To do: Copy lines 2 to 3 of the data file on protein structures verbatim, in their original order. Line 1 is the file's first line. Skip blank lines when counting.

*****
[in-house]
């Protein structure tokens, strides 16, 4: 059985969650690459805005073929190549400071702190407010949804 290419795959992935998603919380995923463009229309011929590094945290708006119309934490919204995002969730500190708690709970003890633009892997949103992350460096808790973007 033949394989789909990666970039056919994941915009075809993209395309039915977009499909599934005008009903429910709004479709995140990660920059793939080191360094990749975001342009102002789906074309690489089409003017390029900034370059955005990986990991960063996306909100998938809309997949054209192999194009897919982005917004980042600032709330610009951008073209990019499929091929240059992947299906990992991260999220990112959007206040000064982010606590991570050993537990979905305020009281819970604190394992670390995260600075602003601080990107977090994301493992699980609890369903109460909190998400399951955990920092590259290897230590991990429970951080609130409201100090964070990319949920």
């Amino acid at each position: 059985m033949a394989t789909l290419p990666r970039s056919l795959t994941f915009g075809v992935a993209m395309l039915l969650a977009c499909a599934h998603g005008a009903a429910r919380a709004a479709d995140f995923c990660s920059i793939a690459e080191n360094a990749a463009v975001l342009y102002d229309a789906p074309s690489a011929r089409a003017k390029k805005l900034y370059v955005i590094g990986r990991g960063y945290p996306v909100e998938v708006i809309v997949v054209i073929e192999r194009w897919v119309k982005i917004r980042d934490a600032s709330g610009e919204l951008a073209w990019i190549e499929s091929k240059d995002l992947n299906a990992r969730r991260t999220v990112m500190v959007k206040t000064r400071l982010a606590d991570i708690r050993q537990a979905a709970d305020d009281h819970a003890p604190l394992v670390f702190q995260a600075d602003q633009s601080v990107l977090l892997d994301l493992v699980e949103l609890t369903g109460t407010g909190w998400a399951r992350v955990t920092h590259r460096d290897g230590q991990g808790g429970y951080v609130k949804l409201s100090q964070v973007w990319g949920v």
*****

């Protein structure tokens, strides 16, 4: 059985969650690459805005073929190549400071702190407010949804 290419795959992935998603919380995923463009229309011929590094945290708006119309934490919204995002969730500190708690709970003890633009892997949103992350460096808790973007 033949394989789909990666970039056919994941915009075809993209395309039915977009499909599934005008009903429910709004479709995140990660920059793939080191360094990749975001342009102002789906074309690489089409003017390029900034370059955005990986990991960063996306909100998938809309997949054209192999194009897919982005917004980042600032709330610009951008073209990019499929091929240059992947299906990992991260999220990112959007206040000064982010606590991570050993537990979905305020009281819970604190394992670390995260600075602003601080990107977090994301493992699980609890369903109460909190998400399951955990920092590259290897230590991990429970951080609130409201100090964070990319949920």
């Amino acid at each position: 059985m033949a394989t789909l290419p990666r970039s056919l795959t994941f915009g075809v992935a993209m395309l039915l969650a977009c499909a599934h998603g005008a009903a429910r919380a709004a479709d995140f995923c990660s920059i793939a690459e080191n360094a990749a463009v975001l342009y102002d229309a789906p074309s690489a011929r089409a003017k390029k805005l900034y370059v955005i590094g990986r990991g960063y945290p996306v909100e998938v708006i809309v997949v054209i073929e192999r194009w897919v119309k982005i917004r980042d934490a600032s709330g610009e919204l951008a073209w990019i190549e499929s091929k240059d995002l992947n299906a990992r969730r991260t999220v990112m500190v959007k206040t000064r400071l982010a606590d991570i708690r050993q537990a979905a709970d305020d009281h819970a003890p604190l394992v670390f702190q995260a600075d602003q633009s601080v990107l977090l892997d994301l493992v699980e949103l609890t369903g109460t407010g909190w998400a399951r992350v955990t920092h590259r460096d290897g230590q991990g808790g429970y951080v609130k949804l409201s100090q964070v973007w990319g949920v």